Credit-Anstalt held assets and took deposits from all over Europe. In 1931, the bank failed as a direct result of the U.S.'s Smoot-Hawley tariff. The act crippled Germany's economy and led French investors to redeem all the capital they'd lent to the bank. The failure of Credit-Anstalt caused Austria to abandon the gold standard, which set off a series of economic dominoes. Germany left gold… then Great Britain… and finally, in 1933, so did America.
The failure of Credit-Anstalt is what really kicked off the Great Depression. I have long been convinced the failure of its successor bank – now called UniCredit – would presage the next global monetary collapse.
I first began warning investors about UniCredit's likely collapse and its historic role in the world's monetary history back in March 2010. Since then, the bank's shares have grown weaker and weaker. And since March, the shares have fallen off a cliff, hitting lows not seen since March 2009. The sudden weakness in UniCredit's shares (down 21% in the last several weeks) indicates to me that big trouble is brewing in Europe. I don't believe efforts to stop the crisis in Greece will work. The austerity measures undertaken in Ireland, Spain, Italy, and Greece have severely weakened these economies, causing loan losses to banks like UniCredit.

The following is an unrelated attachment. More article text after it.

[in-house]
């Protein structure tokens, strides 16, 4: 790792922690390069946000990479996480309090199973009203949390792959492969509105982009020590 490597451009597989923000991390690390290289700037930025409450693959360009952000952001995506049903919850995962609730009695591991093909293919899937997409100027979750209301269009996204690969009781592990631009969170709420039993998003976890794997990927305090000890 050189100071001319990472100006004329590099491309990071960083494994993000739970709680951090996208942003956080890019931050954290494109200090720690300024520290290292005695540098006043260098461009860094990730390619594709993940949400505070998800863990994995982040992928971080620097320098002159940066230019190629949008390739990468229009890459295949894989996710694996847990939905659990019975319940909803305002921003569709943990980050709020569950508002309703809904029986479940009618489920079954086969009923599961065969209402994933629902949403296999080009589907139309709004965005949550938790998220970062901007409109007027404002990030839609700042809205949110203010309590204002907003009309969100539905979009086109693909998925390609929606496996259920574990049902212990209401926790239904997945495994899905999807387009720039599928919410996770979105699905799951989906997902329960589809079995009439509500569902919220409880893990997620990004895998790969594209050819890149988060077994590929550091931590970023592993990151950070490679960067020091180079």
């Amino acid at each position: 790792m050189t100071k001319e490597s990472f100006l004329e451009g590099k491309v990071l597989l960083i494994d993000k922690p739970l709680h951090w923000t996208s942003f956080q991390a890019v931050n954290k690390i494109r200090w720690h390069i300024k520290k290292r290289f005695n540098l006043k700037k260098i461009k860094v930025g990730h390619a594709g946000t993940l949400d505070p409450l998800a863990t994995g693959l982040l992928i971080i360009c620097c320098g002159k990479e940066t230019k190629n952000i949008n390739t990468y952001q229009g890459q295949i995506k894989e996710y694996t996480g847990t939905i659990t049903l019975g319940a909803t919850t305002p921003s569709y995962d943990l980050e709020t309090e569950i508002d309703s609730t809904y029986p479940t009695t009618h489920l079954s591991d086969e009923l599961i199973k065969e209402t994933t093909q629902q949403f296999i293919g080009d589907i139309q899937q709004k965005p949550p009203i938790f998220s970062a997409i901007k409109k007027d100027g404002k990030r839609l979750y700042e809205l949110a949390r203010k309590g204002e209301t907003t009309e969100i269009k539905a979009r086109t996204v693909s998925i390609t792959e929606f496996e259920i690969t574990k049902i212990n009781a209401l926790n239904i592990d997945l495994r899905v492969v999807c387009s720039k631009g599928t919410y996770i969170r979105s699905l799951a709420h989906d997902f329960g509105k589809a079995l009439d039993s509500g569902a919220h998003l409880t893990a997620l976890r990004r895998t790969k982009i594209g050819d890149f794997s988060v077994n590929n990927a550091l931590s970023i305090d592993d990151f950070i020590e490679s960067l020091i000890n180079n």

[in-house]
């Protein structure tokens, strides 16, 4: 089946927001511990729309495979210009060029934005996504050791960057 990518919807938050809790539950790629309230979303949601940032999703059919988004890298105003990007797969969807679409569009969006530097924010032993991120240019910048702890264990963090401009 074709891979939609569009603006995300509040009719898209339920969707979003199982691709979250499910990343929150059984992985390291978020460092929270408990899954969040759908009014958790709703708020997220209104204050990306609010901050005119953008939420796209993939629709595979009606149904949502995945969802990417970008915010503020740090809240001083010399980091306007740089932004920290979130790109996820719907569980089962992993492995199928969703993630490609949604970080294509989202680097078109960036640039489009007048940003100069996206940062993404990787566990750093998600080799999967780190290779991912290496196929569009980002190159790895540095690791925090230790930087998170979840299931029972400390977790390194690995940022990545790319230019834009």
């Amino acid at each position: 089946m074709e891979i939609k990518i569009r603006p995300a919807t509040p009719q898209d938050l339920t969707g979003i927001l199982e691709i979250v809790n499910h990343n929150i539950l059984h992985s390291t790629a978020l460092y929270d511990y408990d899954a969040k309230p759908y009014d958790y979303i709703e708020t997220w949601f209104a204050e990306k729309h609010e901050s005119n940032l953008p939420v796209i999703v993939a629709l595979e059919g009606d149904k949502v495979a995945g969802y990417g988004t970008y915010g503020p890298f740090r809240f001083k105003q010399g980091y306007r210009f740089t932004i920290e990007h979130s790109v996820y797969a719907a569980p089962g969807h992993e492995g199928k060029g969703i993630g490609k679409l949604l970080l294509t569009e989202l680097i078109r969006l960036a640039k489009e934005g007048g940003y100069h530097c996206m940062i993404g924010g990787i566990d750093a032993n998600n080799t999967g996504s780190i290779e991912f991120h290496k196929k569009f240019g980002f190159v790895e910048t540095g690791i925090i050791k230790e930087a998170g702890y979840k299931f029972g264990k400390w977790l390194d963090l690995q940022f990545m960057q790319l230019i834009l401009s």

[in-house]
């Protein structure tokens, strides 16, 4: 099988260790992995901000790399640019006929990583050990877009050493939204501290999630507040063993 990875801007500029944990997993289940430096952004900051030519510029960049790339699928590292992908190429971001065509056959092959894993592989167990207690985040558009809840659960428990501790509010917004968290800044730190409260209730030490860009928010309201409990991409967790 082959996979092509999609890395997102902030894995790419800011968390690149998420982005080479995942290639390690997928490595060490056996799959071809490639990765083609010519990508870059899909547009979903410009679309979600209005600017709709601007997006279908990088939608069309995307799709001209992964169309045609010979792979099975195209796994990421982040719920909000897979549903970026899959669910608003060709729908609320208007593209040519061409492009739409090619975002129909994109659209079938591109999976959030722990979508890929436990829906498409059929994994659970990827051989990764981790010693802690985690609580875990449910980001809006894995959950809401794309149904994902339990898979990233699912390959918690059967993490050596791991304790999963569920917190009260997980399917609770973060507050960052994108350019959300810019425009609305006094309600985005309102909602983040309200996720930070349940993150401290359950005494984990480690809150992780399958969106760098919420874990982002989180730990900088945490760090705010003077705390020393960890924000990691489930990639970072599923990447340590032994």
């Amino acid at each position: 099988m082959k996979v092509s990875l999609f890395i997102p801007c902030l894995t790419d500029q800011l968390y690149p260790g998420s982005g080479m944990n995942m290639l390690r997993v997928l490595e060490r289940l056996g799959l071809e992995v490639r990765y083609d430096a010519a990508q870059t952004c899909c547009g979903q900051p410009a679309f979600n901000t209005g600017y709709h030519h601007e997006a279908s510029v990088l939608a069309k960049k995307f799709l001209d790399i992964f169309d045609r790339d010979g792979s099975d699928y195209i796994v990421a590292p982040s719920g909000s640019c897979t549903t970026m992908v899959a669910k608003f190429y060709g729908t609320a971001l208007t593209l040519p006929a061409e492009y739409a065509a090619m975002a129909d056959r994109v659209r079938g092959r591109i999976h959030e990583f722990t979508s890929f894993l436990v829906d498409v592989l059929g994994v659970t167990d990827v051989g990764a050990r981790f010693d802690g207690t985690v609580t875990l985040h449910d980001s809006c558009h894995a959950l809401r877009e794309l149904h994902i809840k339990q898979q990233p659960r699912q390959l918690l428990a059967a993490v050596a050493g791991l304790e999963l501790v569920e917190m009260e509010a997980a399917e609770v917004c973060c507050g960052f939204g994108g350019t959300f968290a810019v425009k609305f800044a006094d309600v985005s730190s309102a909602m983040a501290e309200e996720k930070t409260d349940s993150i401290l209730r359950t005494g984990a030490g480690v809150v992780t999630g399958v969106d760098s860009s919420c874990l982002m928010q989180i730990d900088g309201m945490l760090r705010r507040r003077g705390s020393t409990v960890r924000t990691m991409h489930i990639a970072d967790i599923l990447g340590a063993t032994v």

And if there's a run on UniCredit (and I believe there will be), the losses will be too large for Italy to manage without a huge international bailout. UniCredit has borrowed $300 billion from other European banks. And Italy's government already owes creditors more than 120% of GDP. There aren't any easy solutions to this problem.
Another warning comes from a friend who is a senior executive at a major Wall Street bank. He sees more high-yield bond deals than just about anyone else in the world. He told our Atlas 400 group last weekend that credit markets around the world were suddenly shutting down. Yields were moving up. Spreads (the cost to borrow above the sovereign rate) were getting wider for the first time since March 2009.
Why? Because the market knows that the U.S. Federal Reserve is going to stop buying $85 billion-plus per month of U.S. Treasury debt. But the Treasury is going to continue to issue more debt. In total, 61% of the entire federal debt will mature within four years. That means roughly $10 trillion in U.S. Treasury bonds will have to be sold, plus whatever the total deficit adds up to over the next four years – maybe another $6 trillion.